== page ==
If this is an area you struggle with or are unsure about, I would highly suggest reading Practicing Affirmation by Sam Crabtree.  This book is so enlightening, so refreshing, and so needed by someone like me.  It opened my eyes to new (and better) ways to affirm my children and convicted me of my complete sinfulness in my lack of affirmation of others.

I'll be back in the coming weeks with more thoughts on discipline and affirmation. A number of these points deserve a closer look. If we don't take these two needs of discipline and affirmation and diligently work on using them effectively, we are missing out on a huge part of our role as parents. God disciplines.  God affirms.  If we are supposed to be like Christ, then we need to practice both.

Next Post: Family Night -- A Hotel Night at Home!

11 thoughts on “Thoughts on Affirming our Children

  1. Kristin

    This is absolutely beautiful! I grew up in an alcoholic home…a home where words of affirmation were not spoken. Guess what my Love Language is? Words of Affirmation. I know that I need them for many different reasons. I, like you, can become critical of others. I also think it’s incredibly important to give our children these precious words so they begin to understand the power that our words have to build each other up…to speak life into one another. Thank you again for the past two days of posts. Parenting advice is very needed and appreciated. Blessings to you.

    Reply
    1. Janet Post author

      Thanks for your kind words, Kristin. I hope and pray that out of your deficit in the past, you have an abundance for the present. That’s the prayer I pray for myself as well.

      Reply
  2. Kristy

    I want to thank you for opening my eyes and bringing me back into a better mindset. I am a mother of 3. I recently vented on facebook about the struggles I am experiencing with my children and a wonderful woman I went to high school with, Erika, gave me the link to your website. My household dynamic seems less typical than the average family if you ask me. I have 2 boys and 1 girl, my 12 year old son is autistic and has a long list of behavioral and learning disabilities. My 6 year daughter is inflexible and in my opinion intolerable. My 5 year old son is a very busy, inquisitive prankster that manages to get himself in trouble quite frequently. I am an exasperated Christian, and I believe I am spiritually slaying my children with my negativity, frustration and exasperation. I am not a “words of affirmation” person. I grew up in an emotionally and spiritually dead family. I speak and show love to my children as often as I can or remember to (it doesn’t come naturally to me) but more often than not I vent my frustration on them as well. I grumble and mumble about how they are driving me insane and I am directly hurting them and God by sinning against them like that. So, I hope I can turn this around and I pray they will forgive me and I am so thankful for reading your post about affirmation.

    Reply
  3. Anissa

    I am really touched by this post. I was brought up in a home with parents who were physically and mentally abusive and this left scars…but if it wasnt for the love of my nanna who filled me with affirmations I could have become someone else and led a bad life also…sure I have made mistakes along the way raising my 3 children but I love who I am and let me tell you it has taken 39 years to admit that one!

    I too grew up in alcoholism and drugs but I can look back and say that none of my children have gone down the path of drinking,gambling or drugs and I am truly blessed but they have the love of the Lord in their lives…I didnt.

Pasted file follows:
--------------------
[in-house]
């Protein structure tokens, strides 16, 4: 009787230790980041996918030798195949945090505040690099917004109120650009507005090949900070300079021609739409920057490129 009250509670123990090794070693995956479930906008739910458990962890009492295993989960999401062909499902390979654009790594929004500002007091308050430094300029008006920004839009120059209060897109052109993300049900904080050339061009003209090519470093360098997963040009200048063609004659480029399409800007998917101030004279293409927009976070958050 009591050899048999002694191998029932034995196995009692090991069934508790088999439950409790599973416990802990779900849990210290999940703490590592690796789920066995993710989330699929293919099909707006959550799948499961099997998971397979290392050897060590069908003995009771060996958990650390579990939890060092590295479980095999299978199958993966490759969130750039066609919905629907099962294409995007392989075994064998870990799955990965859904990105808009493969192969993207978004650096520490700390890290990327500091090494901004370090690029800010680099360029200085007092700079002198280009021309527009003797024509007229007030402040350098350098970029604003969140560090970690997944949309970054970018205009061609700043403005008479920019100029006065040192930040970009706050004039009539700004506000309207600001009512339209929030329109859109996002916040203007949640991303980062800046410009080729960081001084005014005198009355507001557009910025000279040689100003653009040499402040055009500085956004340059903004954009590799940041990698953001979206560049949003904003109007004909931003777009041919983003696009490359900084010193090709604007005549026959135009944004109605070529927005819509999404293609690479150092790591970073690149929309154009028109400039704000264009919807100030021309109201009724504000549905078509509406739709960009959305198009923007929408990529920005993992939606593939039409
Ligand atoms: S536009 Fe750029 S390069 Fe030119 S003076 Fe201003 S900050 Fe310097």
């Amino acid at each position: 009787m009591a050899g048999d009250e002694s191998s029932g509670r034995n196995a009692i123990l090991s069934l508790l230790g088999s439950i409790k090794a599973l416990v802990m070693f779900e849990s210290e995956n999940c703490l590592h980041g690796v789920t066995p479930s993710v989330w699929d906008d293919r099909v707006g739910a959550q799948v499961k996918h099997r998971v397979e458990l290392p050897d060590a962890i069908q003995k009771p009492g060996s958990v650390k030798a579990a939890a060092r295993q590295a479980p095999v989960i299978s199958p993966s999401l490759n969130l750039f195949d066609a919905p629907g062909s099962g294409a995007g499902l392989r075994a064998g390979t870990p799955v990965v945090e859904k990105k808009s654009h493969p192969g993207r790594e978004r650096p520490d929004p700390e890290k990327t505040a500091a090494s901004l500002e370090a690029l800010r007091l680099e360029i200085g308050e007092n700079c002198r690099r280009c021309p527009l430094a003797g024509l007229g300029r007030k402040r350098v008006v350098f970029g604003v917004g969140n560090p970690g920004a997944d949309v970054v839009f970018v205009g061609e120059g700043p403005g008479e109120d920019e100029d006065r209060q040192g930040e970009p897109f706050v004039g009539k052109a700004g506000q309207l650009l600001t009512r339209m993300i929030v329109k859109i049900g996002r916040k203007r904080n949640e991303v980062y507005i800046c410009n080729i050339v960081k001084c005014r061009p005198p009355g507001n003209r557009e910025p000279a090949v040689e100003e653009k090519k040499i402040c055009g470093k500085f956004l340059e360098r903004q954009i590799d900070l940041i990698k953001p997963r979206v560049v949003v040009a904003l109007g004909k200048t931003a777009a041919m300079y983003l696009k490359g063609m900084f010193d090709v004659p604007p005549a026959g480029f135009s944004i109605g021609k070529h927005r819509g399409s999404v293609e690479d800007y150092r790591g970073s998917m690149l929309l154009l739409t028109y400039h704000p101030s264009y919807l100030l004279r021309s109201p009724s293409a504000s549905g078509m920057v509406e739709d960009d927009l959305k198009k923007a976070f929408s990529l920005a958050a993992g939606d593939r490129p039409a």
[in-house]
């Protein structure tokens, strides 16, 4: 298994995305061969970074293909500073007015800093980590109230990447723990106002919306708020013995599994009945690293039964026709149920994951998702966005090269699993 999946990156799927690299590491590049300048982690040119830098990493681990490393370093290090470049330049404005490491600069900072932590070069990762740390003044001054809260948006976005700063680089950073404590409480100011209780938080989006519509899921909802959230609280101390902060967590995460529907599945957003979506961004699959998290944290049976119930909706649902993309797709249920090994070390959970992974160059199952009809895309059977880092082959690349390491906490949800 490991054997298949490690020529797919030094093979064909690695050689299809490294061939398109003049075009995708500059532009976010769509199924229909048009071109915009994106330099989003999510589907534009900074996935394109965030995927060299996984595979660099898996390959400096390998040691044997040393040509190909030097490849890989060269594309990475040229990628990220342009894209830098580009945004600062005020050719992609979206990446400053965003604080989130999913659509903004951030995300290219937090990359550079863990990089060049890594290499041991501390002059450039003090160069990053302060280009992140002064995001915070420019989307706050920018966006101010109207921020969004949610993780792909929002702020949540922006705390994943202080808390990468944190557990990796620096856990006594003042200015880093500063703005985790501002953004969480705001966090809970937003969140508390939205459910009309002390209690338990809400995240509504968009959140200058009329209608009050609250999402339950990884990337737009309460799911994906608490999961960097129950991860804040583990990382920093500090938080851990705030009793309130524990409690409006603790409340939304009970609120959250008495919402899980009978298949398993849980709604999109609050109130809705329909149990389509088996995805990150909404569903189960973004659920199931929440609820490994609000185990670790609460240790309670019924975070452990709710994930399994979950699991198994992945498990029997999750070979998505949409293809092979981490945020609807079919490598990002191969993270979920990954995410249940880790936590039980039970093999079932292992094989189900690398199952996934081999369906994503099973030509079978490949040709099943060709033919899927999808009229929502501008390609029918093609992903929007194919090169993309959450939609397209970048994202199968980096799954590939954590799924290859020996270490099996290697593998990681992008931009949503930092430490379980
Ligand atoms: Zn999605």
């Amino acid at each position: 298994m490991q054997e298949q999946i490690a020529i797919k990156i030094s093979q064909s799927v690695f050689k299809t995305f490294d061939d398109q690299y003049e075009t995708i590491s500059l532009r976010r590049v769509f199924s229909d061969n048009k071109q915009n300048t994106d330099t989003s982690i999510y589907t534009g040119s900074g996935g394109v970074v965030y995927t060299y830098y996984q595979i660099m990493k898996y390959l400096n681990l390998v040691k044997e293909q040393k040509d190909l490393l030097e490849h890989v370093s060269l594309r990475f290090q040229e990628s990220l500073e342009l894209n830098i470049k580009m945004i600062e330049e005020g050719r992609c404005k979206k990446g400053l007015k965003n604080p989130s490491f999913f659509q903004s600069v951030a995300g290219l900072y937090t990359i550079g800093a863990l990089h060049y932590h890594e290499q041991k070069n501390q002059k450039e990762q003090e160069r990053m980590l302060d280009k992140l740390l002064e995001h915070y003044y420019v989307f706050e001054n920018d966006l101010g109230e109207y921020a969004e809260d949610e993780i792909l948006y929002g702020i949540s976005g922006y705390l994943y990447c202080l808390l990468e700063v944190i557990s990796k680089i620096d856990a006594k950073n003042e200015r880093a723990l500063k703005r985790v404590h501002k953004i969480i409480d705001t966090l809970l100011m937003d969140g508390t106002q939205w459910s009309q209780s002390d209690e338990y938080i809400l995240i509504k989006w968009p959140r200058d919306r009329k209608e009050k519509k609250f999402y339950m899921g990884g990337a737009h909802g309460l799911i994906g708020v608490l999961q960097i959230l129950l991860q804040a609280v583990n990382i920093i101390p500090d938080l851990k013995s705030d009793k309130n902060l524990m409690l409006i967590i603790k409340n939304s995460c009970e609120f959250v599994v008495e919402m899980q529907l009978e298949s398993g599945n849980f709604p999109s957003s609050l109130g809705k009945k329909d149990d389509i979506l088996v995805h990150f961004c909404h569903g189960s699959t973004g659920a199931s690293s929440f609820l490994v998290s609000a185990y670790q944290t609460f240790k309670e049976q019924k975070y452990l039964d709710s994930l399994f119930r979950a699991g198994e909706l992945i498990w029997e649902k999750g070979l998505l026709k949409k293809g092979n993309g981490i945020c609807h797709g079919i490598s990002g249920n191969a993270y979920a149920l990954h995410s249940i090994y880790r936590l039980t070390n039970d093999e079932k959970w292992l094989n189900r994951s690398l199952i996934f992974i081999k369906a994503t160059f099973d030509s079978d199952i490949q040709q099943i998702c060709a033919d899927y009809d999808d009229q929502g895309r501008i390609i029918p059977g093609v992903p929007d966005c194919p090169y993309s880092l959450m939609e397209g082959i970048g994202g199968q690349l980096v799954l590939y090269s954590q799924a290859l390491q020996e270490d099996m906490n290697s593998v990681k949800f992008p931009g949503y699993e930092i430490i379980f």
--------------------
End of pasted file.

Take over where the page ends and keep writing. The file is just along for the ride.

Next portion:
Affirmations is something that I speak into my children’s lives each day. You can see the smiles on their faces when you speak something wonderful over them. I am far from perfect but having come through a long and tiring journey, making many mistakes with a wicked tongue from what I was taught, God has done some amazing work in me. I wouldnt be here without the love of our Lord.

    Reply
    1. Janet Post author

      Thanks so much for sharing, Anissa. My growing up years were filled with hard times as well, but I determined in my heart to break the cycle and start something new. I read something a few months ago that totally described the choice we have. It was something along the lines of, “When bad things happen, you have two choices: you can get bitter or you can get better.” Looks like you chose to get better and your children are blessed because of it!

      Reply
  4. Sara

    Oh this post resonates with me. Words of Affirmation is my primary love language as well…and I can see that is true for my daughter as well, even at 5 years old. I am grateful of your reminders to “make much of God” in our affirmations. What a grounding truth that is. ♥

    Reply
  5. Jocelyn

    These few posts that go together are such a blessing at just the right time for me. I am struggling with raising a step son and these posts are just what I needed to guide my prayers. Thank you for your efforts to share what God obviously has laid on your heart!

    Reply
    1. Janet Post author

      So glad I can help, even if it is just a little bit. I am sure raising a child that you haven’t known since the beginning can be tough. But stick with it and I am sure the hard work will pay off.

      Reply
  6. Husna

    “Growing up, as much as I longed for affirmation, I was awful at giving it to others. Rather than praising the good in other people, I instead became critical, judgmental, and completely incapable of seeing good in anything or anyone. I’m made some improvements, but I have a long way to go. And thankfully, affirming my children isn’t something I usually struggle with. ”

    That sounds very much like myself, until God showed me otherwise – by making me get to a very low point and realising I *have* to turn this around….the last sentence is what I’m now working on, now that I ‘get it’

    Reply
  7. Little A's Teacher-Mom

    Thank you so much! My muscle for affirmative words is weak from disuse! We all need to learn to exercise this trait and strengthen it!
    I am praying that God will keep this before me and transform our home atmosphere!

    Reply